There are some interesting findings in relation to child obesity and I think it's time to have a look at this in relation to formula vs. breast feeding. I'm examining the popular range of infant formulas in relation to protein and it's most enlightening.
Recently infant formula manufacturers have examined protein levels in infant formula in relation to childhood obesity. The protein in infant formula is either casein or whey dominated. Casein is harder to digest, stays in the stomach longer and is the curds. Whey is easier to digest and is the watery milk. Some formula's are a balance of casein and whey, others are whey dominant.
Amino acid content differs from breast milk and a higher protein level is required to meet minimum amounts of specified amino acids, especially tryptophan. Remember that blog I wrote recently on tryptophan and helping babies sleep?
Research into infant feeding and later growth has reported that infants breastfed more than 12 months were leaner at one year. A major well-conducted, randomised, controlled trial of lower protein formula undertaken in Europe concluded that a ‘higher protein content of infant formula is associated with higher weight in the first 2 years of life but has no effect on length. Lower protein intake in infancy might diminish the later risk of childhood overweight and obesity. Since this study, the quality of the protein in many brands of infant formula in Europe has been improved, enabling the overall protein levels to be reduced.
"A review of links between protein levels of infant formula and cow’s milk and obesity and chronic disease in adulthood is now available. This is really interesting and new information. This evidence suggests that preferable levels of protein in formula to promote growth rates similar to breastfed infants are similar to the levels in human milk, subject to a minimum content of specific amino acids.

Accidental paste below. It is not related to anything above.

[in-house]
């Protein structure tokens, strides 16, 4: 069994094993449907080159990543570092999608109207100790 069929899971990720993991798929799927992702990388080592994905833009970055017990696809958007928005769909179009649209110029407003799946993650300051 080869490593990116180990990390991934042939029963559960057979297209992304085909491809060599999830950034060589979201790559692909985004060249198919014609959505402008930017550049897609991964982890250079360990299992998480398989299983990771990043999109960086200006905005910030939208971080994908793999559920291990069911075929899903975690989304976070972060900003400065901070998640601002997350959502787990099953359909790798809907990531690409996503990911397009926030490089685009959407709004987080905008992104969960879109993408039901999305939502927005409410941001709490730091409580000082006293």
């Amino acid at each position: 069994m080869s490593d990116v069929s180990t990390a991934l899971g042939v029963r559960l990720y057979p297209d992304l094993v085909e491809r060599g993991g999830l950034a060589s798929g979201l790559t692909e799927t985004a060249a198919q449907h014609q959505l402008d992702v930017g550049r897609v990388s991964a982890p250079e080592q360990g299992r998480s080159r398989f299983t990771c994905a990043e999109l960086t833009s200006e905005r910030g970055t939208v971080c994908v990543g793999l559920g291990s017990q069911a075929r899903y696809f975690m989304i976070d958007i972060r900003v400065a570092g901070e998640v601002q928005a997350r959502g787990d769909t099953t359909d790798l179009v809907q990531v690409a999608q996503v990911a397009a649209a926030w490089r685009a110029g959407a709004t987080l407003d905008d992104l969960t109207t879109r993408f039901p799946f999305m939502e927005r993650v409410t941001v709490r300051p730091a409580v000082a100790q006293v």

Human breast milk contains 1–1.1 g protein per 100 ml compared to cow’s milk with 3.3 g per 100 ml.
Protein content in infant formulas available in Australia is in the range of 1.3–2.0 g protein per 100 ml, with goat’s milk formula at the high end of this range.
Currently, formulas must meet the permitted protein amounts, which allow a protein range between 1.8 and 3.0 g/100 kcal. However, there is no agreement on the appropriate amount of protein in infant formulas. The United States Food and Drug Administration (FDA) recommends a protein content ranging between 1.8 and 4.5 g/100 kcal, according to the biological quality of protein. Recently, the European Food Safety Authority proposed to lower the maximum protein content of infant formula to 2.5 g/100 kcal. In addition, it has been recommended that formulas with a protein content between 1.80 and 2 g/100 kcal should undergo clinical assessments of their safety and suitability.
Nan HA Gold has 1.3g per 100ml - protein is 100% whey
S26 Newborn Gold has 1.3g protein per 100ml - protein is 65% whey, 35% casein
Karicare Aptamil Gold has 1.44g per 100ml - protein is 60% whey and 40% casein
A2 Platinum formula has 1.5g per 100mls - 60% whey and 40% casein
Bellamy's Organic Newborn has 1.7g per 100mls - the protein is 60% whey and 40% casein
I hope you found that interesting and I agree it was very long overdue!
I'm going to delve into the nitty gritty next of what is different about each formula. Each company has its' special ingredient and I think parents need to know what exactly is Gold or HA or the individual probiotics etc. Coming up very soon.